Over 100 years ago, it was discovered that different people have different types of blood. The major types are 'O', 'A', 'B' and 'AB'.
For a blood donation to be helpful to a patient, there has to be a good match between the blood type of the donor and that of the patient receiving the blood. While receiving blood from someone of exactly the same type is fine, some types can happily mix with certain others, while others do not mix well. The common Type O can be given safely to patients with A, B or AB blood. But Type O patients can only receive blood from other Type O people.
Each major blood group is divided into Rh negative or positive types. On average, 45% of the population is Type O, 40% Type A, 10% Type B and 5% Type AB. Check the chart at the left to see where you fit in.
More recently, a number of characteristics, sometimes called markers and antigens, have been found in blood. We inherit these unique characteristics from our parents. Sometimes the process of finding compatible blood for someone with rare markers or a rare blood type is complex and challenging. Fortunately New York Blood Center has a team of world-renowned "match-makers" in our Immunohematology Lab who search for just the right compatible blood for a particular patient in need.
In fact, NYBC has the largest inventory of rare blood types in the U.S. - but we always need more rare blood. Almost everyday we receive a call from a hospital somewhere in the world trying to locate a rare blood type for a specific patient. These precise units are so rare, in fact, that we specially classify them as either "Code 99" or "Code 96" donors. Code 96 donors lack a particular combination of common markers, while Code 99 donors lack a marker nearly all other people have. Giving rare units of blood a special designation makes storage and, more importantly, retrieval of these rare units easier. That's also why we encourage donors to self-identify their ethnicity on our donor registration forms so the screening process for a rare unit of blood likely to be found within a specific ethnic group is streamlined for a patient in need.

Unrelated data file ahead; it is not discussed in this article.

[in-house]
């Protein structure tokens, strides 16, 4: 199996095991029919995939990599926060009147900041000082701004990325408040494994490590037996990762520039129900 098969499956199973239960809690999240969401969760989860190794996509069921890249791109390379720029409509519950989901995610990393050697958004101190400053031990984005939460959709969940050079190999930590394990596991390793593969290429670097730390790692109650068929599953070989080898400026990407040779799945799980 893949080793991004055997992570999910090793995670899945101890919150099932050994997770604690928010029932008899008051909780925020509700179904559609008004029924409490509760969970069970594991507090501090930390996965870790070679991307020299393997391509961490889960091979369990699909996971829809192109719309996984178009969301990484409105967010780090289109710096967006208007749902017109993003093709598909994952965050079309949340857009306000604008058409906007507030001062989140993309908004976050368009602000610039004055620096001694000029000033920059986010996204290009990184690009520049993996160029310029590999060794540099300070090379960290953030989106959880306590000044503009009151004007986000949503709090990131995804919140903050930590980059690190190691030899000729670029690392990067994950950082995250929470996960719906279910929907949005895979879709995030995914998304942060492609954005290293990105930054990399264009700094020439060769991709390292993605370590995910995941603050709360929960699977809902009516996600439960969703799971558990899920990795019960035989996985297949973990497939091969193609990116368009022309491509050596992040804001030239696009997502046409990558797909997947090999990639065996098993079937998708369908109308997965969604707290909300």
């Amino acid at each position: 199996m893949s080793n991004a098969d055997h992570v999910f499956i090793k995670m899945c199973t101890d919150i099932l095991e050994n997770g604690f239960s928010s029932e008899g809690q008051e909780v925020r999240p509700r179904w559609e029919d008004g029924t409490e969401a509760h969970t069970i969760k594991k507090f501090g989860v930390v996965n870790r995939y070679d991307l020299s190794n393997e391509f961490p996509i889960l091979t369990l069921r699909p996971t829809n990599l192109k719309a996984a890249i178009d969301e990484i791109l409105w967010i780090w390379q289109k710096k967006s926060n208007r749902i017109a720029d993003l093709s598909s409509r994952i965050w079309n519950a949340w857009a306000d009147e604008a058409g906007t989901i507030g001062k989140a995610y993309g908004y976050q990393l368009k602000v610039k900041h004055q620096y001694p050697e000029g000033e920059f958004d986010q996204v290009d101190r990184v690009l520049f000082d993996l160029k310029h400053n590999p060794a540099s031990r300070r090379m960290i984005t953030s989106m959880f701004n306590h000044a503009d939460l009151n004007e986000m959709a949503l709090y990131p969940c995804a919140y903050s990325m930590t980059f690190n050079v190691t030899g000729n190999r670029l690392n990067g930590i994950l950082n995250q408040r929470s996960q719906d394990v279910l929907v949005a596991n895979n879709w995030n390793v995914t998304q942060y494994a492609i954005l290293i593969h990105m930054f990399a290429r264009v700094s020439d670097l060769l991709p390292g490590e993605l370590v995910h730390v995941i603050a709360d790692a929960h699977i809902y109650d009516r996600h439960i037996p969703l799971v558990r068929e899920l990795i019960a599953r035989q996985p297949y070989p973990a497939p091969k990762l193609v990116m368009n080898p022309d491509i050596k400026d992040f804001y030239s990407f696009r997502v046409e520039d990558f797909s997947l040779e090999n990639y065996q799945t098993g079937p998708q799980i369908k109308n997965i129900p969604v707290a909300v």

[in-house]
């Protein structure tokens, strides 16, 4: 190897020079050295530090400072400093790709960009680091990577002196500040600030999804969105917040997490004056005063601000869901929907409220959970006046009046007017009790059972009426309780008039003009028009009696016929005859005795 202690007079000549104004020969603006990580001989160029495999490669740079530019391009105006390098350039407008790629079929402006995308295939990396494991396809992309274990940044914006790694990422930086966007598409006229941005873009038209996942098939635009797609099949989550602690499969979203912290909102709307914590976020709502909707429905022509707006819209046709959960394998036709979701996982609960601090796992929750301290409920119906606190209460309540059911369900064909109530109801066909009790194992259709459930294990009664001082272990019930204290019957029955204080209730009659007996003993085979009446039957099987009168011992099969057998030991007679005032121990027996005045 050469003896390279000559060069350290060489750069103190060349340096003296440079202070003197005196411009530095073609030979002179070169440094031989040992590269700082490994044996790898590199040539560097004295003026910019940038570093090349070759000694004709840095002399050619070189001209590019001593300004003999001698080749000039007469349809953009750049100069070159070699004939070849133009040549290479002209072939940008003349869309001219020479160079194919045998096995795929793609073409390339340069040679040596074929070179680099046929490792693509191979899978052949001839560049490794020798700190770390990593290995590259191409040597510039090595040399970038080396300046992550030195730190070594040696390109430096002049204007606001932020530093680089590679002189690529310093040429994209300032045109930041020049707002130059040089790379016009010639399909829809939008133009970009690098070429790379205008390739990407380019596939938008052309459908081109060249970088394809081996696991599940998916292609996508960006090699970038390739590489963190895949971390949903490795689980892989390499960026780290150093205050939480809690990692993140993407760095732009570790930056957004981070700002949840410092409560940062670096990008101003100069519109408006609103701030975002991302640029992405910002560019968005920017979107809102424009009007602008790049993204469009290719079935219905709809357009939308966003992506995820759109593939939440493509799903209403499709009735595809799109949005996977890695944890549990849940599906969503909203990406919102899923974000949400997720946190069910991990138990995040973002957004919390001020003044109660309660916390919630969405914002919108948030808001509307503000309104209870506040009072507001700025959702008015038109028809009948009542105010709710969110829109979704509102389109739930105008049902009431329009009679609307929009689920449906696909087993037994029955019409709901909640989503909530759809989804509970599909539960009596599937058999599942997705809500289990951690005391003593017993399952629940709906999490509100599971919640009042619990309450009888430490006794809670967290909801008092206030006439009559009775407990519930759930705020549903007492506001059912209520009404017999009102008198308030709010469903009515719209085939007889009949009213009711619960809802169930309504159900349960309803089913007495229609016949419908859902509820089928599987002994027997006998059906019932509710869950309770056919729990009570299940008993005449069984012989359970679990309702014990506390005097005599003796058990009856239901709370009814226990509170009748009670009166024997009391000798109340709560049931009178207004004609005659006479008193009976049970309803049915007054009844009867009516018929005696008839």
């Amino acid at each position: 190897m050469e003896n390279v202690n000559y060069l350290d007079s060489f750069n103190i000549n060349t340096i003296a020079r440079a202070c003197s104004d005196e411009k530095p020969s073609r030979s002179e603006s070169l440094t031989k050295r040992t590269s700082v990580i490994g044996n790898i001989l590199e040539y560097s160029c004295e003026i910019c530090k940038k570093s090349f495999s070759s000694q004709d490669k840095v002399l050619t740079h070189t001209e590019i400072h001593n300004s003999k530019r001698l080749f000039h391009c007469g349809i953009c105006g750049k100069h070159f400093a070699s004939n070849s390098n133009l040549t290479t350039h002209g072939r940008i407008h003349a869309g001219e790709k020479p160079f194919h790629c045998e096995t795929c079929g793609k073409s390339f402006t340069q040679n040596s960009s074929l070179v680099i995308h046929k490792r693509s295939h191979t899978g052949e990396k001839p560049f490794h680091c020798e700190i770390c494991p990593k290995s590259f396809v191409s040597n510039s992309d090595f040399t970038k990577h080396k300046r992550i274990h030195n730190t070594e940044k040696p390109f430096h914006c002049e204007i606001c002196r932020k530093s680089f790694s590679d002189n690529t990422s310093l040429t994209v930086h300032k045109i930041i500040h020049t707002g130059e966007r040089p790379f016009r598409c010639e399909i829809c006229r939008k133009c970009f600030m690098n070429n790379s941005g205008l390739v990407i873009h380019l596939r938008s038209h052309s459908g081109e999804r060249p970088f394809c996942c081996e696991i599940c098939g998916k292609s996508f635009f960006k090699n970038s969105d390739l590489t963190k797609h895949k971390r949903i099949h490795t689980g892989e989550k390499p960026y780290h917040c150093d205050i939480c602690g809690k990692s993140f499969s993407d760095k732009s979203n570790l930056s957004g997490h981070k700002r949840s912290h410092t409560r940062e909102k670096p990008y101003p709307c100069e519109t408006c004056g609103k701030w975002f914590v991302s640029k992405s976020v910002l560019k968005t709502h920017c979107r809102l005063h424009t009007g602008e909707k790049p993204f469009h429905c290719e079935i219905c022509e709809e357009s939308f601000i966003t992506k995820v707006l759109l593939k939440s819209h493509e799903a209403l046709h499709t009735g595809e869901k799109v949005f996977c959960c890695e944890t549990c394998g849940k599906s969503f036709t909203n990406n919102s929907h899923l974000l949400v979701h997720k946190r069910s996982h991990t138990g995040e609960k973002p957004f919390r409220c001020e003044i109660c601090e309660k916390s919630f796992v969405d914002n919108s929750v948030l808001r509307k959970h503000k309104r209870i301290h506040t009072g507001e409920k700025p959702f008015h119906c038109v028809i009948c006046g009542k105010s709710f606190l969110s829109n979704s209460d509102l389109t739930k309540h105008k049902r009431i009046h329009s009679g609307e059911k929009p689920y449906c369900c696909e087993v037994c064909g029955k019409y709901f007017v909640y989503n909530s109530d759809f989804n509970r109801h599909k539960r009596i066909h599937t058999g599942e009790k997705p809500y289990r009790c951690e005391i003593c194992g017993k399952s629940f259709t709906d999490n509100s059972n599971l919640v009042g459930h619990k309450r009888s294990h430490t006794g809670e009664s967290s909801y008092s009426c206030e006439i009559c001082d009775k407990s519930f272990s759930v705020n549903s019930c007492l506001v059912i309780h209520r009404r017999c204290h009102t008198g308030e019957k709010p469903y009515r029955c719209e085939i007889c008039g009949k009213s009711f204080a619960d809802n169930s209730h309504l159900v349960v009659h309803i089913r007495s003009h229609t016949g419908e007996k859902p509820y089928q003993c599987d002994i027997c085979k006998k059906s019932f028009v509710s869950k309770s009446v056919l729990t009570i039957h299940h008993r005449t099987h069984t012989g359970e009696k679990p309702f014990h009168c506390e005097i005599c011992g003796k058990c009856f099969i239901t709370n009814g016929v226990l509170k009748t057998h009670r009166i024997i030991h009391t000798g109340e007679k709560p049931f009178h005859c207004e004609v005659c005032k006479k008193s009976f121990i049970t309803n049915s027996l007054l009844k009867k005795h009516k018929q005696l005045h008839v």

CMV (cytomegalovirus) is a common virus found in the environment that can be spread through body fluids including blood transfusions. Many people may have been exposed to CMV, and are therefore CMV Positive, without even knowing it. Infection with CMV is commonly encountered in up to 50 percent of the general population. It is not generally a serious infection except for people who are already in compromised health conditions, newborn babies or pregnant women, in which case the CMV virus could cause birth defects. Doctors therefore seek out known CMV Negative blood for transfusions for newborns or other specific patients where the presence of the CMV virus could cause serious health complications. It's also important to note that unlike blood type, CMV status can change over time. So be sure to check your donor card for your CMV status.